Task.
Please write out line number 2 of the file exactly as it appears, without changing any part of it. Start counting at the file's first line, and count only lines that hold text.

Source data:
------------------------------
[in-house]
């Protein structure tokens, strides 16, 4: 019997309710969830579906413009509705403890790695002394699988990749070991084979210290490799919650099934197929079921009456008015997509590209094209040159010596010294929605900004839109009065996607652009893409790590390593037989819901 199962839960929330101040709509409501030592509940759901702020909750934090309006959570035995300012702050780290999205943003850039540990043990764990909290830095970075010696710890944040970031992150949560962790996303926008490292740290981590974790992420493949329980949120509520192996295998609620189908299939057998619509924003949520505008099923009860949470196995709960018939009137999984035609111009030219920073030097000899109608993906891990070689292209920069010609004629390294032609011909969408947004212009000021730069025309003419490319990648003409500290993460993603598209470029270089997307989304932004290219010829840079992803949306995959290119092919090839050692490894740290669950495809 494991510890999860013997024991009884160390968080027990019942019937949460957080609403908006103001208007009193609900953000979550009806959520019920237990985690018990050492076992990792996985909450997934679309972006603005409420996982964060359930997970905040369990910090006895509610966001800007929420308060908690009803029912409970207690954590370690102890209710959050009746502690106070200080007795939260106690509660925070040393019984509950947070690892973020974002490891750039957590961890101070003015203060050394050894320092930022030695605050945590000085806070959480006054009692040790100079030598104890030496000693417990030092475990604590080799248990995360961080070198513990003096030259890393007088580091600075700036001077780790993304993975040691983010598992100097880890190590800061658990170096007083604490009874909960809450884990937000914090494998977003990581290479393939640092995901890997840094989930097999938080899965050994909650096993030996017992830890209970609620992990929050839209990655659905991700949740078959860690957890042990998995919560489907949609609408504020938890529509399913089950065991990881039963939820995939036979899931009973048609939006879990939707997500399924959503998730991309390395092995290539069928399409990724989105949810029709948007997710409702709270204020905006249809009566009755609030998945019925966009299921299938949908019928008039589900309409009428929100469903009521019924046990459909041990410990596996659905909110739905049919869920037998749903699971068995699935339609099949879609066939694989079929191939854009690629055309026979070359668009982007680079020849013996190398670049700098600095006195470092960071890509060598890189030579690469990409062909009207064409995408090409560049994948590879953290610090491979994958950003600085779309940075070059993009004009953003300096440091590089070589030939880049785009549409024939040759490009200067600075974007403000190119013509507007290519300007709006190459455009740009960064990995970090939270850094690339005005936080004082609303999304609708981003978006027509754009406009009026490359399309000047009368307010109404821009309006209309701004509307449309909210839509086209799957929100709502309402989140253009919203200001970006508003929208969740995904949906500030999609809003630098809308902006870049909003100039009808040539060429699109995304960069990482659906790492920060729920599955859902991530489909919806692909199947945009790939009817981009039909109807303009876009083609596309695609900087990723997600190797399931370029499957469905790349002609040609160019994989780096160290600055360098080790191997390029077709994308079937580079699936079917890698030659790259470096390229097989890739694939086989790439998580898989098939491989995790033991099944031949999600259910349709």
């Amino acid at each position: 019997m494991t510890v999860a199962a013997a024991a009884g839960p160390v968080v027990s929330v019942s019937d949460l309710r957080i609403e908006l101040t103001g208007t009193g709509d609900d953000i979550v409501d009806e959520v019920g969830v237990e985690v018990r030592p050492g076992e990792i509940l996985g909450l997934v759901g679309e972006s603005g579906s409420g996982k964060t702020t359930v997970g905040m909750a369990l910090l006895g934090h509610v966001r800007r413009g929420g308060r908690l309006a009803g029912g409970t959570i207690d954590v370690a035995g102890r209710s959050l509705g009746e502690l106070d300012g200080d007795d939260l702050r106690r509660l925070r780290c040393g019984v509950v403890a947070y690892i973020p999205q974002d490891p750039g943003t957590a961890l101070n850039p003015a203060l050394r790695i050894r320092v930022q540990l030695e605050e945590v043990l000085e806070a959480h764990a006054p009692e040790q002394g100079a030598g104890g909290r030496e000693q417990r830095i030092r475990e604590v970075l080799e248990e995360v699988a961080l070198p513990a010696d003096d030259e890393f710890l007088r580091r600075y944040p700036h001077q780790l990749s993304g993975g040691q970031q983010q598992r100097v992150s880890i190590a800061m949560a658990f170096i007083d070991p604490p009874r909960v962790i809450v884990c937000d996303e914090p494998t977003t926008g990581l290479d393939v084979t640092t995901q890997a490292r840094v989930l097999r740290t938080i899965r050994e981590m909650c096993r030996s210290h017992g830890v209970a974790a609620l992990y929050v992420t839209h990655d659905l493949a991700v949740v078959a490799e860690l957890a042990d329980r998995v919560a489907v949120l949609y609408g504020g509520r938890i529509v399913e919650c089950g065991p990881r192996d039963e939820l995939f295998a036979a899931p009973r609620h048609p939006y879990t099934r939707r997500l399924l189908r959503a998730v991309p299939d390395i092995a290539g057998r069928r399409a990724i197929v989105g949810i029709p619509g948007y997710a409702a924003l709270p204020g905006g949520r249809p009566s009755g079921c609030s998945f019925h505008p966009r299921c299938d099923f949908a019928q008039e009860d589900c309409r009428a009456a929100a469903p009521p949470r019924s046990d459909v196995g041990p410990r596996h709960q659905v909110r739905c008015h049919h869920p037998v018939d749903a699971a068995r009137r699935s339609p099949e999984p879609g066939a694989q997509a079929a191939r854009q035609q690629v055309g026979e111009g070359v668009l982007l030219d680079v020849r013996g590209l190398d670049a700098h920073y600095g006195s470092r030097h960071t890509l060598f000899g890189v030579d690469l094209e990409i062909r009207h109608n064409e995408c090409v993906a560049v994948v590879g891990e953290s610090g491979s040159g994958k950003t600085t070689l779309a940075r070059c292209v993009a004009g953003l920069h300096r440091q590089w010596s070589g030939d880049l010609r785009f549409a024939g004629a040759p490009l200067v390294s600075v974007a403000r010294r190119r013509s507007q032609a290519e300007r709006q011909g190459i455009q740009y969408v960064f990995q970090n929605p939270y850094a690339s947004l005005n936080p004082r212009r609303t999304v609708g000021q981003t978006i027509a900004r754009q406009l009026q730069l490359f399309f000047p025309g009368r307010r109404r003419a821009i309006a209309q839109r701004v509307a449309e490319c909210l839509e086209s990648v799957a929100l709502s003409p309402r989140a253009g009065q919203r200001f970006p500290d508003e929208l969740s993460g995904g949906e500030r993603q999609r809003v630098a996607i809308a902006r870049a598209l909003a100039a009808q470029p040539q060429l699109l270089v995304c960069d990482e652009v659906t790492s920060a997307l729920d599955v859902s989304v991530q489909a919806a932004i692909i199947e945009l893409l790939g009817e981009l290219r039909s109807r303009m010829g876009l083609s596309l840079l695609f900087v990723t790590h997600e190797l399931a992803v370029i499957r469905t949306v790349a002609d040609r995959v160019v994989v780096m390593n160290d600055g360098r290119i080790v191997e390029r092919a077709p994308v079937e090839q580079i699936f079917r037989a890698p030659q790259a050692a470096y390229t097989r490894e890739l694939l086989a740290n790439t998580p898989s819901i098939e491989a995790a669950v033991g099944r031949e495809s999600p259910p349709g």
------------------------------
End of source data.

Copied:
């Protein structure tokens, strides 16, 4: 019997309710969830579906413009509705403890790695002394699988990749070991084979210290490799919650099934197929079921009456008015997509590209094209040159010596010294929605900004839109009065996607652009893409790590390593037989819901 199962839960929330101040709509409501030592509940759901702020909750934090309006959570035995300012702050780290999205943003850039540990043990764990909290830095970075010696710890944040970031992150949560962790996303926008490292740290981590974790992420493949329980949120509520192996295998609620189908299939057998619509924003949520505008099923009860949470196995709960018939009137999984035609111009030219920073030097000899109608993906891990070689292209920069010609004629390294032609011909969408947004212009000021730069025309003419490319990648003409500290993460993603598209470029270089997307989304932004290219010829840079992803949306995959290119092919090839050692490894740290669950495809 494991510890999860013997024991009884160390968080027990019942019937949460957080609403908006103001208007009193609900953000979550009806959520019920237990985690018990050492076992990792996985909450997934679309972006603005409420996982964060359930997970905040369990910090006895509610966001800007929420308060908690009803029912409970207690954590370690102890209710959050009746502690106070200080007795939260106690509660925070040393019984509950947070690892973020974002490891750039957590961890101070003015203060050394050894320092930022030695605050945590000085806070959480006054009692040790100079030598104890030496000693417990030092475990604590080799248990995360961080070198513990003096030259890393007088580091600075700036001077780790993304993975040691983010598992100097880890190590800061658990170096007083604490009874909960809450884990937000914090494998977003990581290479393939640092995901890997840094989930097999938080899965050994909650096993030996017992830890209970609620992990929050839209990655659905991700949740078959860690957890042990998995919560489907949609609408504020938890529509399913089950065991990881039963939820995939036979899931009973048609939006879990939707997500399924959503998730991309390395092995290539069928399409990724989105949810029709948007997710409702709270204020905006249809009566009755609030998945019925966009299921299938949908019928008039589900309409009428929100469903009521019924046990459909041990410990596996659905909110739905049919869920037998749903699971068995699935339609099949879609066939694989079929191939854009690629055309026979070359668009982007680079020849013996190398670049700098600095006195470092960071890509060598890189030579690469990409062909009207064409995408090409560049994948590879953290610090491979994958950003600085779309940075070059993009004009953003300096440091590089070589030939880049785009549409024939040759490009200067600075974007403000190119013509507007290519300007709006190459455009740009960064990995970090939270850094690339005005936080004082609303999304609708981003978006027509754009406009009026490359399309000047009368307010109404821009309006209309701004509307449309909210839509086209799957929100709502309402989140253009919203200001970006508003929208969740995904949906500030999609809003630098809308902006870049909003100039009808040539060429699109995304960069990482659906790492920060729920599955859902991530489909919806692909199947945009790939009817981009039909109807303009876009083609596309695609900087990723997600190797399931370029499957469905790349002609040609160019994989780096160290600055360098080790191997390029077709994308079937580079699936079917890698030659790259470096390229097989890739694939086989790439998580898989098939491989995790033991099944031949999600259910349709």